July 28, 2021
With their signature reddish-orange fur with dark stripes, tigers have become one of the most iconic animals representing beauty, power and the importance of conservation.
Unfortunately, tigers are in danger. There are many reasons why tigers are facing extinction worldwide, such as illegal trade, poaching, loss of habitat, and climate change. Therefore, International Tiger Day is celebrated on July 29 every year to raise awareness about the decreasing tiger population globally and to encourage tiger conservation.
History of International Tiger Day
International Tiger Day is celebrated as a reminder of the agreement by 13 countries with tiger populations signed in St Petersburg, Russia in November 2010, which resulted in the common goal of tiger conservation.
The countries also came together to create a global goal to double the number of wild tigers by 2022, known as Tx2.
The ambitious goal was based on recognising that Asia’s most iconic animal is facing imminent extinction in the wild. Out of nine subspecies, three have already disappeared, and none of the other six is secure.
The remaining subspecies of tiger include:
• Bengal Tiger (Panthera tigris tigris), Endangered (EN)
• Amur Tiger (Panthera tigris altaica), Endangered (EN)
• Sumatran Tiger (Panthera tigris sumatrae), Critically Endangered (CR)
• Malayan Tiger (Panthera tigris jacksoni), Critically Endangered (CR)
• Indochinese Tiger (Panthera tigris corbetti), Endangered (EN)
• South China Tiger (Panthera tigris amoyensis), Critically Endangered (CR)
The adoption of the St Petersburg Declaration was also based on acknowledging that the presence tiger is one of the most critical indicators of a healthy ecosystem. If tiger populations continue to decrease we will possibly experience a loss of biodiversity across its habitats, such as in in the entire Asiatic region.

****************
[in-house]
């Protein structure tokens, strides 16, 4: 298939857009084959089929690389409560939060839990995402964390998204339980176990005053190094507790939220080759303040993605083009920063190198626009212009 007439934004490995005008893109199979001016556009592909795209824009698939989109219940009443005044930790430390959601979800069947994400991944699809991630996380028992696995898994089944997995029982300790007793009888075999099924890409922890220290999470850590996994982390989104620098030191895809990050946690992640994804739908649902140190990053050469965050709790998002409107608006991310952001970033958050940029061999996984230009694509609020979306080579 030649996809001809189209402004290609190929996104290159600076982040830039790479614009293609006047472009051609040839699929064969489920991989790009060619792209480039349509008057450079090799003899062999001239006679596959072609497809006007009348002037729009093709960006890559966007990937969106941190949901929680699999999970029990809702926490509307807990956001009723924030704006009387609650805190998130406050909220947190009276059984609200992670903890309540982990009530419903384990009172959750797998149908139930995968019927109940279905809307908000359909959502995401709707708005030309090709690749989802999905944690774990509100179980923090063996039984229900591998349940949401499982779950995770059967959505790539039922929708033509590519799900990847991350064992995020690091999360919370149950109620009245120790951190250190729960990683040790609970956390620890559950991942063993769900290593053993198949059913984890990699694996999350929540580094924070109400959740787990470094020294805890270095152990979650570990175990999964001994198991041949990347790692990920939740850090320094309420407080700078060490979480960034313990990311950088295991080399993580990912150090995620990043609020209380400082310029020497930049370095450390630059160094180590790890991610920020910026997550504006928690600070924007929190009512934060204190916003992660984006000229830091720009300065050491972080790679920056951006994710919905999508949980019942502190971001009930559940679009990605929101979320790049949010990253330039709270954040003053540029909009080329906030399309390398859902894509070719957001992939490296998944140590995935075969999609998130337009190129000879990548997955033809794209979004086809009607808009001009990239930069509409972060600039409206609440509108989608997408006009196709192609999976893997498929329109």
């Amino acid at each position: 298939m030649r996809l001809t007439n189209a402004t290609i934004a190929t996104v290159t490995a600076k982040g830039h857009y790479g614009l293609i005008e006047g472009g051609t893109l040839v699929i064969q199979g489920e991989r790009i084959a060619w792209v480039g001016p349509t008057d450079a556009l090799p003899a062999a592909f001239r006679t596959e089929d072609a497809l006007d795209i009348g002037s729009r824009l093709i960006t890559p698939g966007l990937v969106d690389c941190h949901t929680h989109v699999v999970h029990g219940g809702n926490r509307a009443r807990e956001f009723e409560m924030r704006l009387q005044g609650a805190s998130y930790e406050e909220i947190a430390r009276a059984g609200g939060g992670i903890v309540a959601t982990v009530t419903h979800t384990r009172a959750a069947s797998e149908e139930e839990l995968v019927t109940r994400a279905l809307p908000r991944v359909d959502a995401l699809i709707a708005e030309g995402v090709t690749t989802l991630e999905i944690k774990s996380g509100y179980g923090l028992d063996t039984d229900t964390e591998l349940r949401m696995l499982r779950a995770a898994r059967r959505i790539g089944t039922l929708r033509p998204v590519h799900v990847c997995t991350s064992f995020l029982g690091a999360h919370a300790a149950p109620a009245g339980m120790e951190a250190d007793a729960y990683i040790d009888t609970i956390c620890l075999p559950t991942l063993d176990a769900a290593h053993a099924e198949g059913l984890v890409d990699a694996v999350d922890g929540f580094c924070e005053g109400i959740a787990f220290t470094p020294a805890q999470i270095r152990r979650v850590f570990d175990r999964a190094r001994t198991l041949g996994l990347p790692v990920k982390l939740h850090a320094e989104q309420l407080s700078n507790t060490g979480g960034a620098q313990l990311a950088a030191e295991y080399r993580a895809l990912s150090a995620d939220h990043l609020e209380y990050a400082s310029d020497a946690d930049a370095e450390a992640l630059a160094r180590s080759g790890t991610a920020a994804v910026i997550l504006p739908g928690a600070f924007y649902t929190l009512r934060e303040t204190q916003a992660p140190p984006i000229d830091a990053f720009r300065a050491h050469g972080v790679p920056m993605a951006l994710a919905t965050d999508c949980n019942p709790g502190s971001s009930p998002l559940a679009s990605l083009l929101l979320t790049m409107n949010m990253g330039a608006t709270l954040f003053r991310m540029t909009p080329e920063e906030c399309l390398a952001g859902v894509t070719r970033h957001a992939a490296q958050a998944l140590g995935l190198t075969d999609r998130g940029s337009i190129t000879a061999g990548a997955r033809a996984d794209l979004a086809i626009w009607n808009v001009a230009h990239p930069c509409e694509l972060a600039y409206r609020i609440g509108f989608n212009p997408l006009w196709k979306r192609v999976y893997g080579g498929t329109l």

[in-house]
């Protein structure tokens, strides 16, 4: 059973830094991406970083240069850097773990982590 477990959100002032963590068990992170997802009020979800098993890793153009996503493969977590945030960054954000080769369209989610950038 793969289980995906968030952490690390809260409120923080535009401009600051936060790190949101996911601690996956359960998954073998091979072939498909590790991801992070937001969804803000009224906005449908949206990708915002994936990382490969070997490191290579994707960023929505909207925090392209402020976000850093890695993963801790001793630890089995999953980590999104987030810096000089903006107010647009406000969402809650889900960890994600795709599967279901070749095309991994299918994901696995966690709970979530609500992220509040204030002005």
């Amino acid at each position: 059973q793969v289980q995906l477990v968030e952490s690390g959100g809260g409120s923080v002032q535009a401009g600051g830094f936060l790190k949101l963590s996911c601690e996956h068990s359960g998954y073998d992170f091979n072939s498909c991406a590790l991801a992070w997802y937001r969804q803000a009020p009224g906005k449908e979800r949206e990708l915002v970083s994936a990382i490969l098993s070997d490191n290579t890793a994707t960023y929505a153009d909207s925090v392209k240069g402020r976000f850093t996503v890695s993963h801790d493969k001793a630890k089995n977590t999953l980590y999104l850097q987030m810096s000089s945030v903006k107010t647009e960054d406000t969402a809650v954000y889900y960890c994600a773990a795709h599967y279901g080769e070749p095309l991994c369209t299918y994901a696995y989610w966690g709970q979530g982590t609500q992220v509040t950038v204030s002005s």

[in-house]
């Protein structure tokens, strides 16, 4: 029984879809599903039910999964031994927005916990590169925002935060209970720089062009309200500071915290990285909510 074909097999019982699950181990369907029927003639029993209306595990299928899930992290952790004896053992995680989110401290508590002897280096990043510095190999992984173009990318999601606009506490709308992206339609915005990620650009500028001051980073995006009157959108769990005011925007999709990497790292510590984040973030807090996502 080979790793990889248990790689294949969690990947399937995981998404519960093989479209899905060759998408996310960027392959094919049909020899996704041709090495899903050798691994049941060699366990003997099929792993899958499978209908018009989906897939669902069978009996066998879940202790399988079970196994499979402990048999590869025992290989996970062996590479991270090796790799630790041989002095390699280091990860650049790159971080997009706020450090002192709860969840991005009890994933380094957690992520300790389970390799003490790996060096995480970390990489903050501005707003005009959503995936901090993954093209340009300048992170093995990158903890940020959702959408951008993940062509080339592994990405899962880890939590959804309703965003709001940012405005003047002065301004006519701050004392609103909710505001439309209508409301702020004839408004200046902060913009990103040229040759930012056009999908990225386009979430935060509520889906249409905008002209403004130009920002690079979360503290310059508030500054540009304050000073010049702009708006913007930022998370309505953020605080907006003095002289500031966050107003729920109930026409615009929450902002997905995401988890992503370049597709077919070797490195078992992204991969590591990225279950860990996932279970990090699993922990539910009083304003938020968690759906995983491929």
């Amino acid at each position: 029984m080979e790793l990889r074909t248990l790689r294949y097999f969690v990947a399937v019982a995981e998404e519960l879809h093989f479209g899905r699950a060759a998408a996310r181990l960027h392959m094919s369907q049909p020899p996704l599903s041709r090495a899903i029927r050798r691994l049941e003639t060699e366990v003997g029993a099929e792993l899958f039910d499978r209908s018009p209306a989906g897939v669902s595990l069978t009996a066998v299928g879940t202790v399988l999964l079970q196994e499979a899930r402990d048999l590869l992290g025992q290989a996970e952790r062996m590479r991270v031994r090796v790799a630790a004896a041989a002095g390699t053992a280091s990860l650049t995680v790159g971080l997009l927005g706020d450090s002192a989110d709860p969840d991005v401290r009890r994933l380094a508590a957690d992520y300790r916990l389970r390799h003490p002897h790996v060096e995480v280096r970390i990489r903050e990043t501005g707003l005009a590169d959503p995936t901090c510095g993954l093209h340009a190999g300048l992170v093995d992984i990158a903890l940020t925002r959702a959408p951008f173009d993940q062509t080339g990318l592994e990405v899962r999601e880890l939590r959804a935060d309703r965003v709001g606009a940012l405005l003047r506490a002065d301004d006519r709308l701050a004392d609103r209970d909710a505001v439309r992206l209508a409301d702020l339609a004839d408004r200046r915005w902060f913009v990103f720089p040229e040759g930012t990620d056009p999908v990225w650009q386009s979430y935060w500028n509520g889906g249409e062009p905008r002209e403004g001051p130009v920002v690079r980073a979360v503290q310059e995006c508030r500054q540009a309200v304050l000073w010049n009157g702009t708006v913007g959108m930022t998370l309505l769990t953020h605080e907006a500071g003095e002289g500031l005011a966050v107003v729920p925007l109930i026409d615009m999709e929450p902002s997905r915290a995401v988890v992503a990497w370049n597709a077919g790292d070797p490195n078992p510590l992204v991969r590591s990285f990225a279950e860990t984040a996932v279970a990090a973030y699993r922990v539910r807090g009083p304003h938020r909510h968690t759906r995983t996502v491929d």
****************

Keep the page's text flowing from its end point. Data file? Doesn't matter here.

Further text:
Moreover, tigers are also recognize as an “Umbrella Species”, meaning that its conservation will also conserve many other species in the same habitat.
To maintain the momentum to reach the goal, you can also be a part of this celebration by using social media as a platform to spread awareness about tiger protection or share some of the most amazing facts about this magnificent predator.
Also read: A Day in the Life of an RER Ranger
Terrific tiger facts you probably don’t know
1. The largest wild cats in the world
On average, the big cats weigh about 204 kg, but the largest subspecies, the Siberian Tiger or Amur measures up to four meters long and weighs up to 300 kg. Since Amur Tigers inhabit the sub-boreal areas, which are very cold, the large bodies allow them to generate more heat than releasing it so they can keep their bodies at a more stable temperature.
The tiger is also the third-largest carnivore on land. Only brown and polar bears are larger than the big cat.
2. Tigers love to swim
Unlike domestic cats known to have usually avoid water, tigers enjoy spending time in it, and they are good swimmers too! Tigers love taking baths to keep themselves cool during the hottest part of the day.
Swimming is also a hunting advantage for them as they may chase prey into the water to trap it.